Pieter-Jan Belder

Sonatas K. 270-317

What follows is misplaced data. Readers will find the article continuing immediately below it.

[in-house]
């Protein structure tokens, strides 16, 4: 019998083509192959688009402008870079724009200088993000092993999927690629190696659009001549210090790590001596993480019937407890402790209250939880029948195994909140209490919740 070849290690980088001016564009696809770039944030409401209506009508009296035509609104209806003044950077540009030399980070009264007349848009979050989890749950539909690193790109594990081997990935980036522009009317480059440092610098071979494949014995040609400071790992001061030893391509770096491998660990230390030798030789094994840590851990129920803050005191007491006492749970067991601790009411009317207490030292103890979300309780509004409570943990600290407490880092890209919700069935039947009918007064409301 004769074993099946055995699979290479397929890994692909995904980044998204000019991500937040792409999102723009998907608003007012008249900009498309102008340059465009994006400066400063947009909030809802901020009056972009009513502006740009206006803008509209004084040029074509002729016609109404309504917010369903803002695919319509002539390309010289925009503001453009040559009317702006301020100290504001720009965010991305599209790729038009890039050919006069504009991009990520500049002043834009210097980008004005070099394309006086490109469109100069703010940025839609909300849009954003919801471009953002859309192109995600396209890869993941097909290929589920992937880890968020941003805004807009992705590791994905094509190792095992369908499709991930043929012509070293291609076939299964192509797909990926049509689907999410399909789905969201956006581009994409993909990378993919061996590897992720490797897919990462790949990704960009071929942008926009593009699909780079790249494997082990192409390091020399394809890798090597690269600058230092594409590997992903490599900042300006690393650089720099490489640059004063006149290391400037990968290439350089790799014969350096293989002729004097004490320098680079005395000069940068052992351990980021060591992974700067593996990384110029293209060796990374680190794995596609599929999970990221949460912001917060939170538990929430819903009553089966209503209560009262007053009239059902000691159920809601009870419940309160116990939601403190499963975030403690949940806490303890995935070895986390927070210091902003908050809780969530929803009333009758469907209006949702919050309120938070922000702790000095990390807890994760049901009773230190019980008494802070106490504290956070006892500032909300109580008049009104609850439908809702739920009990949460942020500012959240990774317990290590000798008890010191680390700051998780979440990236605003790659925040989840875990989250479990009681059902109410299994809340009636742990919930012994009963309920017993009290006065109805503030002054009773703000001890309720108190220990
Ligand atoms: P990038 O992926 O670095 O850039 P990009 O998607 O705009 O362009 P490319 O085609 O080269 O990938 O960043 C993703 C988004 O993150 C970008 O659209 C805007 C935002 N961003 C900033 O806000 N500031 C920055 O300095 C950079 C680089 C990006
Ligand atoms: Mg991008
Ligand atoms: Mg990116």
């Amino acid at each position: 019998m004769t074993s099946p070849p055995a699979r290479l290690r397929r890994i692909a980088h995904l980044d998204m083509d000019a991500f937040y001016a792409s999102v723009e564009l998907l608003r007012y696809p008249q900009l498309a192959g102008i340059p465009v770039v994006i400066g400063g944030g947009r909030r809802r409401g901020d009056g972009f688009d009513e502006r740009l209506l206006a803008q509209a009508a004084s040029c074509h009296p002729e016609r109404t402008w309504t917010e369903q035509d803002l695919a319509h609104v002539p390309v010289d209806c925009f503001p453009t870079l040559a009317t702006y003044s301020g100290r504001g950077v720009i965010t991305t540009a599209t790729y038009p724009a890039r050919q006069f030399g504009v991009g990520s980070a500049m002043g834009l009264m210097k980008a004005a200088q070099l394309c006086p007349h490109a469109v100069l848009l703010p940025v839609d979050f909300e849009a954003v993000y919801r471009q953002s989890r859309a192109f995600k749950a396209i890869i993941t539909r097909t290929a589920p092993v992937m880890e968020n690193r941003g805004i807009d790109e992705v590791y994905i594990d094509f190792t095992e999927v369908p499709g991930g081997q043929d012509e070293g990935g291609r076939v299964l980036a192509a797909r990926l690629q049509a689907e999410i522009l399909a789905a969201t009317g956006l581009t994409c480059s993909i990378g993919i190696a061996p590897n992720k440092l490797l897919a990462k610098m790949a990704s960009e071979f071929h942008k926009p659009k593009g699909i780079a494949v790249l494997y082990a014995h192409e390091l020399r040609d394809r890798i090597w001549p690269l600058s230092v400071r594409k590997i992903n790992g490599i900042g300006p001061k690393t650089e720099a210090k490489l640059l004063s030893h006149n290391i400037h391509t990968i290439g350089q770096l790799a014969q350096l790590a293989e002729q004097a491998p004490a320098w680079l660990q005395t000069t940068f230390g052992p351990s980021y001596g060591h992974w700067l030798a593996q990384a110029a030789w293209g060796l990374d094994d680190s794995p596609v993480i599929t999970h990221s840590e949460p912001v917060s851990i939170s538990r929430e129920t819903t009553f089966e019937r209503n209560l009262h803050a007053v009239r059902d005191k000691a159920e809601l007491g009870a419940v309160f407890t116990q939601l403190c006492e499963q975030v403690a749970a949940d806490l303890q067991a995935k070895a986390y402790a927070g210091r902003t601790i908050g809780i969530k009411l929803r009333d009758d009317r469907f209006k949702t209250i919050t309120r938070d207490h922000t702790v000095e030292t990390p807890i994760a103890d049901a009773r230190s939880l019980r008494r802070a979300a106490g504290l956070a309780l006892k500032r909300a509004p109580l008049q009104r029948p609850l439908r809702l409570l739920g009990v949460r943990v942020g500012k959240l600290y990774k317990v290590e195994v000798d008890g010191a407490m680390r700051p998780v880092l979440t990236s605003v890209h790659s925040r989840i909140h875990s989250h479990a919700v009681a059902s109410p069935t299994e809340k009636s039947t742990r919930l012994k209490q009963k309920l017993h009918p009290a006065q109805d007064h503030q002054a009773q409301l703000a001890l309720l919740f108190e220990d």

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The young Dutch harpsichordist Pieter-Jan Belder has undertaken the gargantuan task of recording all of Domenico Scarlatti's some 550 keyboard sonatas. A student of Bob van Asperen, he has a dry, straightforward style without the overall vision of Richard Lester's stirring set, but counterbalancing that is the budget price of these releases on the Netherlands' by-the-pound (or kilogram) classical label Brilliant. That label's approach shows up in the editing of the booklet notes by Clemens Romijn. Largely dedicated in this volume to establishing the legitimacy of performing Scarlatti on a fortepiano rather than a harpsichord, which Belder sometimes does on other volumes in the set, they are irrelevant to the present volume, which contains no fortepiano at all. One of the distinctive features of Belder's cycle, indeed, is that he ranges through the various instruments that might have been known to Scarlatti, including various harpsichords, fortepianos, and even an organ. The second disc in this set includes a pair of sonatas explicitly designated for the organ, among the few of that type in Scarlatti's entire output. The rest of the first two discs, however, is centered on a single harpsichord, a modern copy of an instrument by seventeenth century Italian maker Giusti. The instrument is recorded in two different Dutch churches, creating a slightly different sound to no really discernible effect. The third disc features a copy of an instrument by a different seventeenth century maker, Ruckers; it has a weightier tone that serves the fundamentally aggressive Scarlatti well. The other distinctive feature of the Belder set is that he performs the sonatas in the order of the catalog compiled by Ralph Kilpatrick, which comes close to but does not replicate the ordering in the various publications of Scarlatti's sonatas from his own time. Kilpatrick tended to group sonatas into related pairs, and Belder picks up this thread and elaborates it nicely (try out the E minor Andante-Allegro pair on CD 2, tracks 5 and 6). Belder continues to provide good value for the price in this box, although the buyer who wants to try out just a single volume will find the virtues of his cycles better illustrated elsewhere.

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